In the hospital setting, different medical devices constantly generate large amounts of data. Data comes from heart monitors, respirators, blood pumps, and other devices. Recording and analyzing this data manually is a tedious task prone to human error. IoMT offers the environment to automatically record and analyze this data in real time, which gives useful insights and frees medical staff to work on actually providing care.
Medical device data provides rich insights into patients’ health conditions and the impact of treatment received, analyzes the impact of medication on different people, and shows population health trends. Additionally, it is possible to use this data to analyze operational workflows within hospitals, improve them to achieve cost reduction, and identify best practices.
Due to the benefits of IoMT data analysis, healthcare institutions are attempting to develop advanced analytical capabilities. It is also common for healthcare facilities to cooperate with tech companies to get deeper insights from their data.
Dexcom, a developer of continuous glucose monitoring systems, has cooperated with Verily Life Sciences to produce a glucose monitoring system that uses analytics to help people with diabetes control their condition. The cooperation resulted in the development of a wearable device with a sensor sitting under the skin and monitoring interstitial fluid. This sensor has wireless connectivity to enable sharing and storing data about the patient’s glucose level, which is then analyzed, with the results used to offer personalized treatment.
Another popular trend is cooperation forged among healthcare institutions to join their datasets for even more comprehensive analysis. One example of such cooperation is the alliance of GE Healthcare and Roche Diagnostics. The two companies aim to create a dashboard that uses GE Healthcare’s imaging and monitoring data together with Roche’s tissue pathology and genomics data. These dashboards will assist in clinical decision-making regarding cancer and critical care patients through quick identification and even prediction of complications.
Some hospitals today are of the size of a small city. Locating staff members and equipment, especially during an emergency, can become a tedious and time-consuming process. IoMT comes to aid as it facilitates locating everything using tracking devices.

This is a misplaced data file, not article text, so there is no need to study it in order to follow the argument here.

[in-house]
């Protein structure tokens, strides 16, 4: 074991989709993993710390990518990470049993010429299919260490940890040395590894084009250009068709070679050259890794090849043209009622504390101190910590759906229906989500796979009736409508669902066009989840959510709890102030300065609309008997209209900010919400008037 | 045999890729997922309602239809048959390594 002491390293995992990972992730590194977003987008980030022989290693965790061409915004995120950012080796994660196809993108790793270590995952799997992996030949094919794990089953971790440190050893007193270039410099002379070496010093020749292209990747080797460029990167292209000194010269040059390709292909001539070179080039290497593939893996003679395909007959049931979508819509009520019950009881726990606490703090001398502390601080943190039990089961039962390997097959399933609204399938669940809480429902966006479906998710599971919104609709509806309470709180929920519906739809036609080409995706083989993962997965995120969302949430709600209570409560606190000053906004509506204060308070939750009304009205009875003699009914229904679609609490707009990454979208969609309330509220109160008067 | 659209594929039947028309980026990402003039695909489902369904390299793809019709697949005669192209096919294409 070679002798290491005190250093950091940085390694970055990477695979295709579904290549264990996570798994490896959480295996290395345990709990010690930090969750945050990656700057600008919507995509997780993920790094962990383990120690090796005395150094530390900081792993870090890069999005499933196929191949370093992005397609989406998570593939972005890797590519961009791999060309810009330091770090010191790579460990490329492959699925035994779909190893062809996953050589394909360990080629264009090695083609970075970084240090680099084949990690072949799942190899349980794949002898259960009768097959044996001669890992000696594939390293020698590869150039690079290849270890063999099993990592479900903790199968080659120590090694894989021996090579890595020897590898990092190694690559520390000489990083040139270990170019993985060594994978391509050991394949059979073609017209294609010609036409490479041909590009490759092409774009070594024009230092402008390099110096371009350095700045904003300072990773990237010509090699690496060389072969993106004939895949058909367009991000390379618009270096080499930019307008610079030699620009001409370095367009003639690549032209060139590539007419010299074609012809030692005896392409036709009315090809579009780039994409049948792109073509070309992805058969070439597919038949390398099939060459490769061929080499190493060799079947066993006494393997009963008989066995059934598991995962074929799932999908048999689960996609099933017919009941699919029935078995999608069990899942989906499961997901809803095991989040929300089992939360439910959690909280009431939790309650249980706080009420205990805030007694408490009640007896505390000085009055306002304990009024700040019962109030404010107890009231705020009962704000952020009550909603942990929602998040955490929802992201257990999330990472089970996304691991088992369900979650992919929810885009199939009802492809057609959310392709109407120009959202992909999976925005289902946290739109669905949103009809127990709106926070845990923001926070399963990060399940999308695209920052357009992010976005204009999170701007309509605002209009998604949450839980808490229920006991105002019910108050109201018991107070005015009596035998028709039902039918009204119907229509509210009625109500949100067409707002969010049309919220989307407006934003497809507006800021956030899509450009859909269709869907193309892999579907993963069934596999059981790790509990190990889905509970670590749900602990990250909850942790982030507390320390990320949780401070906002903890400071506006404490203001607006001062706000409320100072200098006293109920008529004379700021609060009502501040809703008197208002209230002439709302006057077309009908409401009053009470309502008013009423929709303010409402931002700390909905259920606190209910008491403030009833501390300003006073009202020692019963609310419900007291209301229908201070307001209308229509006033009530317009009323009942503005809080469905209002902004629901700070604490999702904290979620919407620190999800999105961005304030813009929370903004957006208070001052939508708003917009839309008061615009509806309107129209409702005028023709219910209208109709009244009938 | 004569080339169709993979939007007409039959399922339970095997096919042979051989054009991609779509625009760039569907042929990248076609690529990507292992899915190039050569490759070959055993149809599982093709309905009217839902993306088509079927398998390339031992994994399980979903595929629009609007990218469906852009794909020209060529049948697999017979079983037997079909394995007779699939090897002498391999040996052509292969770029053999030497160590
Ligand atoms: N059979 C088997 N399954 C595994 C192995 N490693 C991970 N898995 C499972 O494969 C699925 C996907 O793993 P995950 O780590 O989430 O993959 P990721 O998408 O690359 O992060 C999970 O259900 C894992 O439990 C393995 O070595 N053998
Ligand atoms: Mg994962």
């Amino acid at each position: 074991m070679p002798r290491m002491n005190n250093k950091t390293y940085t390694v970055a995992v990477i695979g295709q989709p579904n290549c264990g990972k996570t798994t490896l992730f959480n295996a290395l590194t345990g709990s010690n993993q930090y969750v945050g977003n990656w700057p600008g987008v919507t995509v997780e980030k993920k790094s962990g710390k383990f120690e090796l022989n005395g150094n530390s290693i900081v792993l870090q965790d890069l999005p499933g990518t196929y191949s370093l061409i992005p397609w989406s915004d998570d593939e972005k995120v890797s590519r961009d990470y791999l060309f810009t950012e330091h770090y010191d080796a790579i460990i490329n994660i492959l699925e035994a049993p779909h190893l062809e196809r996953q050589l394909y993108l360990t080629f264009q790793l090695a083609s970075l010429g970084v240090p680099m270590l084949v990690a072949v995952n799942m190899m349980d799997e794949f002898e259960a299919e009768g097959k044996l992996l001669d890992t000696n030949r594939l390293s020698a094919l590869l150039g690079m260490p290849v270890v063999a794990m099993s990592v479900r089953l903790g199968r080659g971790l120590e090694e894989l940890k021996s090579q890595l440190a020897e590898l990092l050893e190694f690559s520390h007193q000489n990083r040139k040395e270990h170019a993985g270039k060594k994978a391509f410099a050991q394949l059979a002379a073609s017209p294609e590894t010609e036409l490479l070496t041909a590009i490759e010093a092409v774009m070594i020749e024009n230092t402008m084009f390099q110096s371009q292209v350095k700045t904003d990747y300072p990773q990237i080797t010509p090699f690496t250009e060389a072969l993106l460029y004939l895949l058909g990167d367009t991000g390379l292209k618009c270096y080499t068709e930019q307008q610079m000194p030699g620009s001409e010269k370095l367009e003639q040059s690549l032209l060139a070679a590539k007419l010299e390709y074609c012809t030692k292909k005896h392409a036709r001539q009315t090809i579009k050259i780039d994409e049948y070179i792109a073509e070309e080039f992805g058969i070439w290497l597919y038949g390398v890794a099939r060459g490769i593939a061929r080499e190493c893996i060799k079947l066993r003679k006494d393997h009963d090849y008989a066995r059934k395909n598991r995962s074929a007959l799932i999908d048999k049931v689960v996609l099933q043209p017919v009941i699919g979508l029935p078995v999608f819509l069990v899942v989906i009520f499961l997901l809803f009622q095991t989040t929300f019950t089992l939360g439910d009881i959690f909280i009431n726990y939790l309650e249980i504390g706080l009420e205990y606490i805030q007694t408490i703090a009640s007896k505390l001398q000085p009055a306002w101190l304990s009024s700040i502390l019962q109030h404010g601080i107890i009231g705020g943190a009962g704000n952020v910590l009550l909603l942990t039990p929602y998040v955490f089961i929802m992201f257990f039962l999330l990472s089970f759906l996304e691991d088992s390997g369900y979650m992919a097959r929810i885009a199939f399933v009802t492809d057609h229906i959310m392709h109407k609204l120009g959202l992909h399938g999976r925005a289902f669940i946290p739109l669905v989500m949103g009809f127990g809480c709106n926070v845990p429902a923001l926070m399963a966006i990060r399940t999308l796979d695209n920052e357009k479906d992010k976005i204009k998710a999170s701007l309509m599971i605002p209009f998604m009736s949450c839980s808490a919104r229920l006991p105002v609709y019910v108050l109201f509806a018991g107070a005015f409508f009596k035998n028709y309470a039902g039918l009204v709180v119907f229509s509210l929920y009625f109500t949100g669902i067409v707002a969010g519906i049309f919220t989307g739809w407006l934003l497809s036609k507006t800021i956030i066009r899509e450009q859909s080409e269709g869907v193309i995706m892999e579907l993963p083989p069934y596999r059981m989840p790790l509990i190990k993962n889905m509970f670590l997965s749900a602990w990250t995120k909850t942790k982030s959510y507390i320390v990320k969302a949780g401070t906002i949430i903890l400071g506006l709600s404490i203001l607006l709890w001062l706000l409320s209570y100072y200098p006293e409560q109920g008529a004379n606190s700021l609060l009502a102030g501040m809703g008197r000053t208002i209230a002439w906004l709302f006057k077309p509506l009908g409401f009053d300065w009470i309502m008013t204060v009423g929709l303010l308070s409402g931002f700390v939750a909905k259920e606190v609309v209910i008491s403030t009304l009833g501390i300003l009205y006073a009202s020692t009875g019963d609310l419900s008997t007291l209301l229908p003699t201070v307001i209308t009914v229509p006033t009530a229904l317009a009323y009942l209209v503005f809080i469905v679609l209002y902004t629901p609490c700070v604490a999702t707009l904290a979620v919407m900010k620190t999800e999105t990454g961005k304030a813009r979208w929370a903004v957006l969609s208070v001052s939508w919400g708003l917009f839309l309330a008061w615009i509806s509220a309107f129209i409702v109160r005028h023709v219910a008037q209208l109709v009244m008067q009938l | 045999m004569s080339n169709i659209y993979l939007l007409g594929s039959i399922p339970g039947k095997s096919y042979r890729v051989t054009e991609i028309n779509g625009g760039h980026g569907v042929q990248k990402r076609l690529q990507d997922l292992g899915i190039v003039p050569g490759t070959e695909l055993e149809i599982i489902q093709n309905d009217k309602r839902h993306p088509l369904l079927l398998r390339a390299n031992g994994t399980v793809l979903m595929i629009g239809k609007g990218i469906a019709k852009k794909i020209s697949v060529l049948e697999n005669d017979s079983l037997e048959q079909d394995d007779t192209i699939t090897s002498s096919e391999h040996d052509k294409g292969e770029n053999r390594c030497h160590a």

As published in the International Journal of Health Geographics, hospitals tend to buy around 10 to 20 percent more portable equipment than they need for operation. With the help of IoMT, it is possible to attach trackers to medical supplies and receive signals when supply is running low. Similarly, it is possible to track people and equipment. For example, when the emergency room needs a defibrillator, IoMT can tell where to find it. If there is a patient who only speaks German, using IoMT you can check if any German speaking staff is on duty today.
Another example is managing blood bank data within one healthcare facility with software that connects and integrates data streams from multiple transfusion devices in real time.
Analyzing data supplied by connected medical devices will help managers make better staffing and scheduling decisions. They will understand staff mobility and equipment utilization patterns. This information will enable them to predict where staff and equipment will be needed the next day (or in a longer term). With this strategy, managers can build staff scheduling and resource allocation schemes, ensuring that the right resource is provisioned at the right time and place, thereby reducing resource conflicts.
IoMT makes it possible to monitor a network of connected medical devices and signal when a device is not working properly. Receiving this information on time allows medical staff to take precautions and fix the equipment quickly, minimizing or even avoiding its downtime. Additionally, this timely notification allows to fix the equipment at an early stage before it is damaged beyond repair.
For example, the e-Alert system by Philips monitors magnetic resonance imaging (MRI) systems to identify any potential malfunctioning before its occurrence so that the hospital can respond proactively and minimize the device downtime. e-Alert monitors parameters such as helium level and cooled water supply, as well as any other parameters required for optimal functioning of MRI.
Another important use case of connected medical devices is connection to ambulance vehicles to understand patients’ needs and prepare the emergency room before their arrival to save time. This becomes even more valuable in life-threatening situations when every second counts.
One particular way of doing this is installing 3G video equipment in ambulances. Through this video system, the hospital’s personnel can learn about the patient’s condition while he or she is on the way. If the ambulance is very far from the hospital, the remote medical imaging system can be used as a part of preliminary treatment.
Healthcare providers are increasingly recognizing the merits of IoMT for their facility management. However, there are several considerations to be aware of while incorporating IoMT in your practices. One of them relates to the infrastructure costs necessary to establish the needed platform for connected medical devices. Another consideration is cybersecurity threats and data theft risks. There is also a regulatory burden of different governmental policies regarding data exchange and privacy.
Looking at the benefits, IoMT brings relief to patients with chronic disorders, as their condition can be monitored from the comfort of their home without the need to constantly visit healthcare facilities, while the hospital capacity can be allocated to patients with emergencies. Data collected from connected medical devices helps understand which resources are over- or underutilized and allows for more efficient scheduling and allocation of medical staff and equipment.
Even though it requires a substantial initial investment of money and energy, IoMT will pay back with better health outcomes and more efficient use of your resources.